holding that federal prison administrative remedy procedures “do not in and of themselves create a liberty interest in access to that procedure,” and that “the prisoner's right to petition the government for redress is the right of access to the courts, which is not compromised by the prison's refusal to entertain his grievance”Summary of this case from Bingham v. Thomas
Submitted April 29, 1991.
Decided May 6, 1991.
Norman Z. Flick, pro se.
Mary Jo Madigan, Minneapolis, Minn., for appellees.
Appeal from the United States District Court for the District of Minnesota.
Before ARNOLD, WOLLMAN, and BEAM, Circuit Judges.
The Honorable Harry H. MacLaughlin, United States District Judge for the District of Minnesota.
Flick filed his Bivens-type complaint against the case manager coordinator and the warden of FMC seeking injunctive relief and damages for their denial of his right of access to the prison's administrative remedy procedure. We conclude that the federal regulations providing for an administrative remedy procedure do not in and of themselves create a liberty interest in access to that procedure. When the claim underlying the administrative grievance involves a constitutional right, the prisoner's right to petition the government for redress is the right of access to the courts, which is not compromised by the prison's refusal to entertain his grievance. See Azeez v. DeRobertis, 568 F. Supp. 8, 10 (N.D.Ill. 1982) (although state prison grievance procedures "may be evidence of a parent substantive right, they do not in themselves trigger a protected liberty interest").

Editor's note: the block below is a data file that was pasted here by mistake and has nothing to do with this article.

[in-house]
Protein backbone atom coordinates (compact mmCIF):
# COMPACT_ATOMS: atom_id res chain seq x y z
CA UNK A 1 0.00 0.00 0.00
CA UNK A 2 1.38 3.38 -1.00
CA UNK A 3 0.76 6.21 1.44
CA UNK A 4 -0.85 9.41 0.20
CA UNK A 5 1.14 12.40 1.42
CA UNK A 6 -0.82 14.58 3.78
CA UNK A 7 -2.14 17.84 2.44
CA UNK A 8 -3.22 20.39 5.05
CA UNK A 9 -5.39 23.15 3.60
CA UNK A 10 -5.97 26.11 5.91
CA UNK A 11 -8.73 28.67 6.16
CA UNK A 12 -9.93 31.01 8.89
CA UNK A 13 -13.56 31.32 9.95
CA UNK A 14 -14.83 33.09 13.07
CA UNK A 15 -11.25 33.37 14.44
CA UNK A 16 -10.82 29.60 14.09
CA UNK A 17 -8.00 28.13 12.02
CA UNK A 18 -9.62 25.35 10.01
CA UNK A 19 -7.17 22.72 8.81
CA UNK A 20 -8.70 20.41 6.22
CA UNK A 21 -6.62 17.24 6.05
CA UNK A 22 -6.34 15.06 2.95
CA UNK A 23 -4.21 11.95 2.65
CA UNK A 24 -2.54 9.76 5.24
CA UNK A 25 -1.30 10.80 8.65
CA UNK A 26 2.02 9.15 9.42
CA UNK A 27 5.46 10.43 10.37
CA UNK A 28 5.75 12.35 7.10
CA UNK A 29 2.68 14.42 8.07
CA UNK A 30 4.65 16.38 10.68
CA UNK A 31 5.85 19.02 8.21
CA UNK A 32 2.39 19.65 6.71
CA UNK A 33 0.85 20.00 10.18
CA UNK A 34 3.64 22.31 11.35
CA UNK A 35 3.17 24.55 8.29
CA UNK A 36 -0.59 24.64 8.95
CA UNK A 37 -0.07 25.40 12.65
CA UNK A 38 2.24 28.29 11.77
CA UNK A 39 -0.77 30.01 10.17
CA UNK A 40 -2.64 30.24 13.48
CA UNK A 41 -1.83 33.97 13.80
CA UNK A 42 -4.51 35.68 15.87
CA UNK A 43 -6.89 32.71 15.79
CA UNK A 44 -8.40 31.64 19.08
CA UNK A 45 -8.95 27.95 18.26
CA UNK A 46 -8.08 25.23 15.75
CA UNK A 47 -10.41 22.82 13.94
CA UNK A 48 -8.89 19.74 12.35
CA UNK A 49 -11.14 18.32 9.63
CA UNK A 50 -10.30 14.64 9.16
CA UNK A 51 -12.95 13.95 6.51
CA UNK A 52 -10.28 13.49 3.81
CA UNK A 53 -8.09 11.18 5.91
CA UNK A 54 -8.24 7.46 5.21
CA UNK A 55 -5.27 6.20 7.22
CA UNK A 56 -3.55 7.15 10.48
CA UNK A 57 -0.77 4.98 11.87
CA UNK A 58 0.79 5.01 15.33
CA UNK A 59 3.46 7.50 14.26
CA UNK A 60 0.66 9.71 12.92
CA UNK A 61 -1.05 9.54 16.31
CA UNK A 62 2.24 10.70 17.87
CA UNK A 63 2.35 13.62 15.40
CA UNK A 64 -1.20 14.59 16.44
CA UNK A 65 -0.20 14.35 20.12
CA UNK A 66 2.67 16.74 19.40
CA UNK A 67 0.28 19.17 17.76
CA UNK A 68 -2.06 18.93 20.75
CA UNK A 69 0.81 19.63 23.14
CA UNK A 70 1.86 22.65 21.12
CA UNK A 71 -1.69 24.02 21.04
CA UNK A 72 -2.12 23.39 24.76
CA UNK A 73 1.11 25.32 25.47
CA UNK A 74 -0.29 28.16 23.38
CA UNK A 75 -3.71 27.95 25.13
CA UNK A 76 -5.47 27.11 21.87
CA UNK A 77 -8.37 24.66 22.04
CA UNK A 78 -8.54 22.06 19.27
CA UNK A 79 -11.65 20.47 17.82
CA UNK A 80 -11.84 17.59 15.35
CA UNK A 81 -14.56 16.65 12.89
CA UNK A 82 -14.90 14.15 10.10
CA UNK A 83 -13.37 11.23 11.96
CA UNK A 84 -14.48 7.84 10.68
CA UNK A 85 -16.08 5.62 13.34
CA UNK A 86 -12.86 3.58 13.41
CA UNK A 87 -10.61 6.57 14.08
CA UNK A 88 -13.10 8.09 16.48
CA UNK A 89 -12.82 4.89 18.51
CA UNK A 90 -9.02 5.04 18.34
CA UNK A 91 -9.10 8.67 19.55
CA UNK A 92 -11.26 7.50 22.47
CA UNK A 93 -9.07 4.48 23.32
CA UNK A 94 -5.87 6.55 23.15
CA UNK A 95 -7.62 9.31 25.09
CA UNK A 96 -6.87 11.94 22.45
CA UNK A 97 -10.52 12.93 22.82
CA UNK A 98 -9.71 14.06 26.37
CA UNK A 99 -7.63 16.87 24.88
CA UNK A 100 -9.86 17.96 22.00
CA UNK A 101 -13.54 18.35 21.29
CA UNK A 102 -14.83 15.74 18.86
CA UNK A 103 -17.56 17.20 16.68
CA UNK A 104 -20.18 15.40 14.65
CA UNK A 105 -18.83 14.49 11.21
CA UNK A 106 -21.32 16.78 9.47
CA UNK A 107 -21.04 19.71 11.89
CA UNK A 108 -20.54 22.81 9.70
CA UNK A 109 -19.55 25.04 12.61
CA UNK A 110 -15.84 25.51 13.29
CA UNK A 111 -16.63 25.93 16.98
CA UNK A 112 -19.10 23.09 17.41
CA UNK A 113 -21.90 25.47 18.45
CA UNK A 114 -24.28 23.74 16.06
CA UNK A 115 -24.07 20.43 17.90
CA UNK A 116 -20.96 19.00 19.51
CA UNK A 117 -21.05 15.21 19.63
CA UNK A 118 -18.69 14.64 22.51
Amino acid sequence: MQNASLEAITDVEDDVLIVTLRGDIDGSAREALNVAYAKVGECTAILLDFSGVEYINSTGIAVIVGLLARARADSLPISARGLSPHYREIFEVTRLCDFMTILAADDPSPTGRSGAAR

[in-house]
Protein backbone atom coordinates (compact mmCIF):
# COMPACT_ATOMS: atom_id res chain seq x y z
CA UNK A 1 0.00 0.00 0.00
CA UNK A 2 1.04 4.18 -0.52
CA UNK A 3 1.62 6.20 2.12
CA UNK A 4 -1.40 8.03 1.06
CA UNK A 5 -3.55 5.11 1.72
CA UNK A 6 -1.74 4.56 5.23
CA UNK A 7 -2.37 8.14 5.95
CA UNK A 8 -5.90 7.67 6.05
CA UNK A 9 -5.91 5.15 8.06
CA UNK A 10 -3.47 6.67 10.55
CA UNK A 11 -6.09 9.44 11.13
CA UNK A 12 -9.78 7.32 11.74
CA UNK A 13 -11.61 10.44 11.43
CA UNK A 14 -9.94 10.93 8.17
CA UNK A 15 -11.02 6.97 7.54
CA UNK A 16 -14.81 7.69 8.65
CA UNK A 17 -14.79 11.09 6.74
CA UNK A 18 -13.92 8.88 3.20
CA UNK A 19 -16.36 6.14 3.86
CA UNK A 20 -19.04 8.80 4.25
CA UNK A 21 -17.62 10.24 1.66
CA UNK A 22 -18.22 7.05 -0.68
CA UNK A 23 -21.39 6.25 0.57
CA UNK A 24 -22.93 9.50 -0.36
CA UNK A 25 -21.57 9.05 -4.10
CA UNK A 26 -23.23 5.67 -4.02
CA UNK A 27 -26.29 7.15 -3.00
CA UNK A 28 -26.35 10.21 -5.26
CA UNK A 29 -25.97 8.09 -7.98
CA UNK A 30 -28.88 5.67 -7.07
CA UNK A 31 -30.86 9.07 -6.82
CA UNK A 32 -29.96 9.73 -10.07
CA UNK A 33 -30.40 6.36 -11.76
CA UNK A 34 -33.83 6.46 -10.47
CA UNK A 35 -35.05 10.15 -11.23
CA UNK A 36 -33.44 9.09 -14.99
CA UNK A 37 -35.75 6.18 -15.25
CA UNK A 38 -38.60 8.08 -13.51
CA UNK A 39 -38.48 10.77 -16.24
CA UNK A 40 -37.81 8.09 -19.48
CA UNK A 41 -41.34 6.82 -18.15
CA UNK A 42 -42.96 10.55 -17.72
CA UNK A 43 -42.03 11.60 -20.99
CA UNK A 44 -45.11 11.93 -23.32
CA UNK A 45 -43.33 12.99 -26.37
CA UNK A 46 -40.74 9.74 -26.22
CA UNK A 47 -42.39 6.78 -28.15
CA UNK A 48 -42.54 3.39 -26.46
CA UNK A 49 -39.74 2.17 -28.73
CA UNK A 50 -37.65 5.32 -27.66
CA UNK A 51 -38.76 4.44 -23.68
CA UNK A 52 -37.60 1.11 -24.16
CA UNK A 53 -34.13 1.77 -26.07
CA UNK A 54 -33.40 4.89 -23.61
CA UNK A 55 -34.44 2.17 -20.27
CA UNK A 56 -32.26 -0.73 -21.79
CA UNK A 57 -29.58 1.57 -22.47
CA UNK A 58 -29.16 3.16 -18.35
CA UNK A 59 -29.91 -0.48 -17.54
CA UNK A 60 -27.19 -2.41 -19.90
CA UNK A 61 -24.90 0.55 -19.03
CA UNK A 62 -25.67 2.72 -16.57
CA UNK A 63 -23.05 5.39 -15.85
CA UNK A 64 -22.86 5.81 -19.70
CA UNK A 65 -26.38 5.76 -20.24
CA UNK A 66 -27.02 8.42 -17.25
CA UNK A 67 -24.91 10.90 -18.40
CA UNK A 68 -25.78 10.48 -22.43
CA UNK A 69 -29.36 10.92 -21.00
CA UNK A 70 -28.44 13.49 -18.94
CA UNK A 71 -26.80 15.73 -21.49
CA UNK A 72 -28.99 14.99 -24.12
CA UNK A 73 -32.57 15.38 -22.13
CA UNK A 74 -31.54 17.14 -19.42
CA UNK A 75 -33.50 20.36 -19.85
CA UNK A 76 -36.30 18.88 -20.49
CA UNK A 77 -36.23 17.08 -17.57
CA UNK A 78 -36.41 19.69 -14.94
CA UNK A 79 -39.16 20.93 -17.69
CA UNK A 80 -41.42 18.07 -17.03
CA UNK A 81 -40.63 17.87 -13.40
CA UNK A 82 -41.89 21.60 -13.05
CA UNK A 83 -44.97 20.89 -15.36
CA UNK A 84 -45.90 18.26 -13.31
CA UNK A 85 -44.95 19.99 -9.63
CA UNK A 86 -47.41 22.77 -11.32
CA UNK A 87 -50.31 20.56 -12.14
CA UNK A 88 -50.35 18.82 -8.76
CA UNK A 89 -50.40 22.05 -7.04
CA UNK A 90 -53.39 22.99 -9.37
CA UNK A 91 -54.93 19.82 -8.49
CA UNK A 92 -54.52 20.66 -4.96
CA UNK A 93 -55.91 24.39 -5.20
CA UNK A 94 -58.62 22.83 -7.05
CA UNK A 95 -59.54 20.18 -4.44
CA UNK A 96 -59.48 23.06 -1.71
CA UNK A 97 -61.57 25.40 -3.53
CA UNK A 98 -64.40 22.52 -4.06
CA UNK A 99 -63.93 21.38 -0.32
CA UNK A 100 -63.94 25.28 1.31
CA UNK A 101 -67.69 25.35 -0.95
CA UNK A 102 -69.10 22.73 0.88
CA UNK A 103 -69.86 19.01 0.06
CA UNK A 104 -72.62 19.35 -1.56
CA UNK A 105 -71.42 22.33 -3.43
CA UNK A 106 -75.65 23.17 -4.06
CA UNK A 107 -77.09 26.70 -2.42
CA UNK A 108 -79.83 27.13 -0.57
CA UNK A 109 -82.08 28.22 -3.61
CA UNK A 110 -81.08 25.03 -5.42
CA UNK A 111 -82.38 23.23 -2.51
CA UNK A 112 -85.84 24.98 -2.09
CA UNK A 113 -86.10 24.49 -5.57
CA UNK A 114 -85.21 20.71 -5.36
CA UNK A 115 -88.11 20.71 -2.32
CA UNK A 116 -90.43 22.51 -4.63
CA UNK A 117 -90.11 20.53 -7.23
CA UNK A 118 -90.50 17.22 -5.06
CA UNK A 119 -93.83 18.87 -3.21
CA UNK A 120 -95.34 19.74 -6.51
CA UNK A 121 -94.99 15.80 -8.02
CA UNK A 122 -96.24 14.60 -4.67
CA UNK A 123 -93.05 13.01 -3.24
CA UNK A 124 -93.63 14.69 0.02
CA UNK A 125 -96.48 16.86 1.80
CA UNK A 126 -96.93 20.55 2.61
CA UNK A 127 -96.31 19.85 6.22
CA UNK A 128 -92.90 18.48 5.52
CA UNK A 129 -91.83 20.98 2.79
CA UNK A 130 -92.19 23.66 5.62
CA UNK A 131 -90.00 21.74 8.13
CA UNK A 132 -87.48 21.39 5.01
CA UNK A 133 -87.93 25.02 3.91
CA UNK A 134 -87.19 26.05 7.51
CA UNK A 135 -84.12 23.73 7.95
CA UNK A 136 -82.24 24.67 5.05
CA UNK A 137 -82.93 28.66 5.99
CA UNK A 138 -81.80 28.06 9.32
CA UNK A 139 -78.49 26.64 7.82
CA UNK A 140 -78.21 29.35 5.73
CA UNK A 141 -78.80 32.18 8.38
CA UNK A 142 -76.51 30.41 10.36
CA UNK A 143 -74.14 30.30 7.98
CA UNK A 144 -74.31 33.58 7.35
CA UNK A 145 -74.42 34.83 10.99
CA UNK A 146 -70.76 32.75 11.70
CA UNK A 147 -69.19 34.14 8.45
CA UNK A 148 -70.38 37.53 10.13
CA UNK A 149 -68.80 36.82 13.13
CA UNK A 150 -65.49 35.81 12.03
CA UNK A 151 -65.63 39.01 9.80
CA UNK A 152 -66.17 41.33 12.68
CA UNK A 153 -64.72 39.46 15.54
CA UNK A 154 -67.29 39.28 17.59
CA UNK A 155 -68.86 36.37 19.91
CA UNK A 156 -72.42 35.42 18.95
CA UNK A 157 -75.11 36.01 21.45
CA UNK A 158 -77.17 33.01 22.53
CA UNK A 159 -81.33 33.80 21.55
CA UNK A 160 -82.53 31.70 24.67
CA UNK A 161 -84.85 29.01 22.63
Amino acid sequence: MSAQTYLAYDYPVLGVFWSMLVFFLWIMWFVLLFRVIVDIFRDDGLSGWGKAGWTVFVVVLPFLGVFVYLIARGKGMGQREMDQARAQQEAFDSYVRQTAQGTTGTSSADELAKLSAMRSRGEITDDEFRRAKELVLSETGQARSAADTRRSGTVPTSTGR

We note that, in any event, in this case denial of Flick's administrative complaint was in accordance with established procedure.
Accordingly, we affirm.